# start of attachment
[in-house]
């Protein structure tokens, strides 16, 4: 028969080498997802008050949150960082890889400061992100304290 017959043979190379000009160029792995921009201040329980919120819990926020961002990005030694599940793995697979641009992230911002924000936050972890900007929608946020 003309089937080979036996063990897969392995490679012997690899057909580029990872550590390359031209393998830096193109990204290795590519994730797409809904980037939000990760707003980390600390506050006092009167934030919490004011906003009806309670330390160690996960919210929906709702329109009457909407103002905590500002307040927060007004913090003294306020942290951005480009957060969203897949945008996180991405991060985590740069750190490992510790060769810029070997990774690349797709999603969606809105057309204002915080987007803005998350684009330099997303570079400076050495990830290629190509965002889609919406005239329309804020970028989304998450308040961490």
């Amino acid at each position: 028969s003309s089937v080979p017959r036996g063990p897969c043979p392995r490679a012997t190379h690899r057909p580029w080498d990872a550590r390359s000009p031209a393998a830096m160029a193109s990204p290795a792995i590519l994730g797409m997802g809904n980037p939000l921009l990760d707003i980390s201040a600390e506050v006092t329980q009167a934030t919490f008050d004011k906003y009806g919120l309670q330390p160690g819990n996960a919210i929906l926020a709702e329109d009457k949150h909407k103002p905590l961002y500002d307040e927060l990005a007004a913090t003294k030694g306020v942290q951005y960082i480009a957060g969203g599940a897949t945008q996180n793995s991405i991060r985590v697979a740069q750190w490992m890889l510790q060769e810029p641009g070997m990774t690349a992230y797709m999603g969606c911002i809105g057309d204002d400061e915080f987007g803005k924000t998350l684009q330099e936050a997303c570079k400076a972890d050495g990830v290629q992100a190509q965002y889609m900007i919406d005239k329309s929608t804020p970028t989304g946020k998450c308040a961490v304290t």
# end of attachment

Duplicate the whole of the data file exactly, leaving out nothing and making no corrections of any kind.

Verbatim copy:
[in-house]
């Protein structure tokens, strides 16, 4: 028969080498997802008050949150960082890889400061992100304290 017959043979190379000009160029792995921009201040329980919120819990926020961002990005030694599940793995697979641009992230911002924000936050972890900007929608946020 003309089937080979036996063990897969392995490679012997690899057909580029990872550590390359031209393998830096193109990204290795590519994730797409809904980037939000990760707003980390600390506050006092009167934030919490004011906003009806309670330390160690996960919210929906709702329109009457909407103002905590500002307040927060007004913090003294306020942290951005480009957060969203897949945008996180991405991060985590740069750190490992510790060769810029070997990774690349797709999603969606809105057309204002915080987007803005998350684009330099997303570079400076050495990830290629190509965002889609919406005239329309804020970028989304998450308040961490």
């Amino acid at each position: 028969s003309s089937v080979p017959r036996g063990p897969c043979p392995r490679a012997t190379h690899r057909p580029w080498d990872a550590r390359s000009p031209a393998a830096m160029a193109s990204p290795a792995i590519l994730g797409m997802g809904n980037p939000l921009l990760d707003i980390s201040a600390e506050v006092t329980q009167a934030t919490f008050d004011k906003y009806g919120l309670q330390p160690g819990n996960a919210i929906l926020a709702e329109d009457k949150h909407k103002p905590l961002y500002d307040e927060l990005a007004a913090t003294k030694g306020v942290q951005y960082i480009a957060g969203g599940a897949t945008q996180n793995s991405i991060r985590v697979a740069q750190w490992m890889l510790q060769e810029p641009g070997m990774t690349a992230y797709m999603g969606c911002i809105g057309d204002d400061e915080f987007g803005k924000t998350l684009q330099e936050a997303c570079k400076a972890d050495g990830v290629q992100a190509q965002y889609m900007i919406d005239k329309s929608t804020p970028t989304g946020k998450c308040a961490v304290t």